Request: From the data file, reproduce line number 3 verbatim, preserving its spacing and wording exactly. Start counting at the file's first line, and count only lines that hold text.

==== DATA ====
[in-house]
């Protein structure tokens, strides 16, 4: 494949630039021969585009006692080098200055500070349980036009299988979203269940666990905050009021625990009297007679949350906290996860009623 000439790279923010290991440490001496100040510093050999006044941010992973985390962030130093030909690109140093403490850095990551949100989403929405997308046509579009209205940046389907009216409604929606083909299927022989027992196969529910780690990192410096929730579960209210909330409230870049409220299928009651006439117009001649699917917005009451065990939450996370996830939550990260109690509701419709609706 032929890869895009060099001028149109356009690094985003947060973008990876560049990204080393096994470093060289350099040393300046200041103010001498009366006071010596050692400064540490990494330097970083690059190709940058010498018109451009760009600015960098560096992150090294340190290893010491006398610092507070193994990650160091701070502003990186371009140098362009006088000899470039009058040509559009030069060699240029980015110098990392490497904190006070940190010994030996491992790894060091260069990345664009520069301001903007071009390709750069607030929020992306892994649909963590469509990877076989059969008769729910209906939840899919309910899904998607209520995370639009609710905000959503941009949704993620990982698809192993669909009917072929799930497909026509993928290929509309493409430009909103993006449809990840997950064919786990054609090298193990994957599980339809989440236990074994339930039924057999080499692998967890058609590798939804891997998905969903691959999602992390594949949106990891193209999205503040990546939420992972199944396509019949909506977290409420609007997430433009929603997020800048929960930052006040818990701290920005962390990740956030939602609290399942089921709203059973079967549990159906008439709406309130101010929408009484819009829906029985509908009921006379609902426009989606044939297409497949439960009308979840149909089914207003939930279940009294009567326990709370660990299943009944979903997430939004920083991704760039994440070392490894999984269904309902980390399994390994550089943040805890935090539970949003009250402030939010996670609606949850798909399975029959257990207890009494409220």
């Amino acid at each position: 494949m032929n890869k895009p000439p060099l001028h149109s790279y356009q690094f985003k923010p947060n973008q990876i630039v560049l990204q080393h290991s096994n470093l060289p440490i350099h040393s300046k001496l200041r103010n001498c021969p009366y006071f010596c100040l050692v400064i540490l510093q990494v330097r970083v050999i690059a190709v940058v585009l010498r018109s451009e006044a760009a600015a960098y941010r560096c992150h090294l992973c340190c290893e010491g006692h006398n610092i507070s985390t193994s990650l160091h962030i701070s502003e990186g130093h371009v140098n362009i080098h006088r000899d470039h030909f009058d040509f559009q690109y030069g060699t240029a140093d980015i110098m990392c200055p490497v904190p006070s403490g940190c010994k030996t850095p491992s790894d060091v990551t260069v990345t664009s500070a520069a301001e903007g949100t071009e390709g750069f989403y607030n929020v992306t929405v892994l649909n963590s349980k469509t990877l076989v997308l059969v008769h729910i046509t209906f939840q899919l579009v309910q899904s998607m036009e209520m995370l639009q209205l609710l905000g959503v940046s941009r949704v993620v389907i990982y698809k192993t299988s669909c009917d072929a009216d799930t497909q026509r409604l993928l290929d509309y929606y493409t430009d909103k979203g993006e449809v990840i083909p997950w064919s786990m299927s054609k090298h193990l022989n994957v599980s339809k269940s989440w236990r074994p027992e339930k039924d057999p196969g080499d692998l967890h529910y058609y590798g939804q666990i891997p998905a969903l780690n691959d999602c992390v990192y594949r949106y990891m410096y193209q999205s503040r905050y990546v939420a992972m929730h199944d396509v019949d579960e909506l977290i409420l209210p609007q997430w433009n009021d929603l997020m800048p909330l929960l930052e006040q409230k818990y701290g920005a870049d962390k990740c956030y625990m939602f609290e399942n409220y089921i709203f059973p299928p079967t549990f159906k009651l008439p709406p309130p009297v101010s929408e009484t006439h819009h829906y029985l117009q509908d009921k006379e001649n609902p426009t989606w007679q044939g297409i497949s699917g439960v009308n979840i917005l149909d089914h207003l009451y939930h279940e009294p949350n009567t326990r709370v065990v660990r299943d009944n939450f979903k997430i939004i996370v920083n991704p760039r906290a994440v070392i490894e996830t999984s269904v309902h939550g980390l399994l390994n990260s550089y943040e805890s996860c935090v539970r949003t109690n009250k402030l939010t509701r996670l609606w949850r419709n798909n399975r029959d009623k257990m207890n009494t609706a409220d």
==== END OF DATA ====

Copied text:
């Amino acid at each position: 494949m032929n890869k895009p000439p060099l001028h149109s790279y356009q690094f985003k923010p947060n973008q990876i630039v560049l990204q080393h290991s096994n470093l060289p440490i350099h040393s300046k001496l200041r103010n001498c021969p009366y006071f010596c100040l050692v400064i540490l510093q990494v330097r970083v050999i690059a190709v940058v585009l010498r018109s451009e006044a760009a600015a960098y941010r560096c992150h090294l992973c340190c290893e010491g006692h006398n610092i507070s985390t193994s990650l160091h962030i701070s502003e990186g130093h371009v140098n362009i080098h006088r000899d470039h030909f009058d040509f559009q690109y030069g060699t240029a140093d980015i110098m990392c200055p490497v904190p006070s403490g940190c010994k030996t850095p491992s790894d060091v990551t260069v990345t664009s500070a520069a301001e903007g949100t071009e390709g750069f989403y607030n929020v992306t929405v892994l649909n963590s349980k469509t990877l076989v997308l059969v008769h729910i046509t209906f939840q899919l579009v309910q899904s998607m036009e209520m995370l639009q209205l609710l905000g959503v940046s941009r949704v993620v389907i990982y698809k192993t299988s669909c009917d072929a009216d799930t497909q026509r409604l993928l290929d509309y929606y493409t430009d909103k979203g993006e449809v990840i083909p997950w064919s786990m299927s054609k090298h193990l022989n994957v599980s339809k269940s989440w236990r074994p027992e339930k039924d057999p196969g080499d692998l967890h529910y058609y590798g939804q666990i891997p998905a969903l780690n691959d999602c992390v990192y594949r949106y990891m410096y193209q999205s503040r905050y990546v939420a992972m929730h199944d396509v019949d579960e909506l977290i409420l209210p609007q997430w433009n009021d929603l997020m800048p909330l929960l930052e006040q409230k818990y701290g920005a870049d962390k990740c956030y625990m939602f609290e399942n409220y089921i709203f059973p299928p079967t549990f159906k009651l008439p709406p309130p009297v101010s929408e009484t006439h819009h829906y029985l117009q509908d009921k006379e001649n609902p426009t989606w007679q044939g297409i497949s699917g439960v009308n979840i917005l149909d089914h207003l009451y939930h279940e009294p949350n009567t326990r709370v065990v660990r299943d009944n939450f979903k997430i939004i996370v920083n991704p760039r906290a994440v070392i490894e996830t999984s269904v309902h939550g980390l399994l390994n990260s550089y943040e805890s996860c935090v539970r949003t109690n009250k402030l939010t509701r996670l609606w949850r419709n798909n399975r029959d009623k257990m207890n009494t609706a409220d």